The New York Times Magazine reports that the use of neuroscientific evidence in death-penalty litigation is having a revolutionary effect in that niche of criminal justice. One expert said, “Some sort of organic brain defense has become de rigueur in any sort of capital defense.” Lawyers routinely order scans of convicted defendants' brains and argue that a neurological impairment prevented them from controlling themselves. The prosecution counters that the evidence shouldn't be admitted, but it usually is.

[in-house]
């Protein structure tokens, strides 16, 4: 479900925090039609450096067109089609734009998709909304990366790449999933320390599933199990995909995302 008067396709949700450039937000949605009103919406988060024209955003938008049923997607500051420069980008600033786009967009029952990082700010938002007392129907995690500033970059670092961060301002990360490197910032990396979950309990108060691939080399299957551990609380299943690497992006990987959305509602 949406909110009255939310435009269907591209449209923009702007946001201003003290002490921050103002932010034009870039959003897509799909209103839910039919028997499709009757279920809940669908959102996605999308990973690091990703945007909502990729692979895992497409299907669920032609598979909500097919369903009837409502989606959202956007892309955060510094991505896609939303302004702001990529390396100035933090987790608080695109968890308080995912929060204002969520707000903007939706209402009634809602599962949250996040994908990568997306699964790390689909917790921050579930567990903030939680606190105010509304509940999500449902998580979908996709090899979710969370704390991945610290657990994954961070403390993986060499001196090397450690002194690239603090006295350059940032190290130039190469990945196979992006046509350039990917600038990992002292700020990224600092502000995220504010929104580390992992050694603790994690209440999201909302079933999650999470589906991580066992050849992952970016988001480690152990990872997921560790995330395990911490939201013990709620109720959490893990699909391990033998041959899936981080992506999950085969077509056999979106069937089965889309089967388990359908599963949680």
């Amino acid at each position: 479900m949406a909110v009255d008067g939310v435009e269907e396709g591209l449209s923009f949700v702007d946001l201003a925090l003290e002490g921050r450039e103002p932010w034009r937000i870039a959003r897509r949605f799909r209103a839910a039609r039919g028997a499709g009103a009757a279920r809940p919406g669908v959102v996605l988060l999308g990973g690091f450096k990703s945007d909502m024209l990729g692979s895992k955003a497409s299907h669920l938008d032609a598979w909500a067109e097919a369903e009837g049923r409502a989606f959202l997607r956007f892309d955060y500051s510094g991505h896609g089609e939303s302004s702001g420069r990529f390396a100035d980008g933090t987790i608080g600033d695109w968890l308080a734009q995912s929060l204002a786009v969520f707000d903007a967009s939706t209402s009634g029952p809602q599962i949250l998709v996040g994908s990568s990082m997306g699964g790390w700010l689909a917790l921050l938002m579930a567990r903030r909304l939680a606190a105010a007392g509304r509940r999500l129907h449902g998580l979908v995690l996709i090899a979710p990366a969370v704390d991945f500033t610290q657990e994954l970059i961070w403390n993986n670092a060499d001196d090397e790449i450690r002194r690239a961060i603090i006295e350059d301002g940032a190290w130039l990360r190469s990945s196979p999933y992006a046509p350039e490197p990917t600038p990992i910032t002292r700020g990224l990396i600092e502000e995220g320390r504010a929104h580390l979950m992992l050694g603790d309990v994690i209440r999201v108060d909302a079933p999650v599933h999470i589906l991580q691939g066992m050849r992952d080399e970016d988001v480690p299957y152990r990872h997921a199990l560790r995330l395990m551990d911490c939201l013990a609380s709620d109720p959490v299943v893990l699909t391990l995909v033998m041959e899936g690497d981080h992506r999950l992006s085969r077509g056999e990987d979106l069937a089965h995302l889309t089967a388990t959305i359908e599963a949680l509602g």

The extent of that revolution is hotly debated, but the influence of what some call neurolaw is clearly growing. Neuroscientific evidence has persuaded jurors to sentence defendants to life imprisonment rather than to death; courts have also admitted brain-imaging evidence during criminal trials to support claims that defendants like John W. Hinckley Jr., who tried to assassinate President Reagan, are insane. At the same time, skeptics fear that the use of brain-scanning technology as a kind of super mind-reading device will threaten our privacy and mental freedom.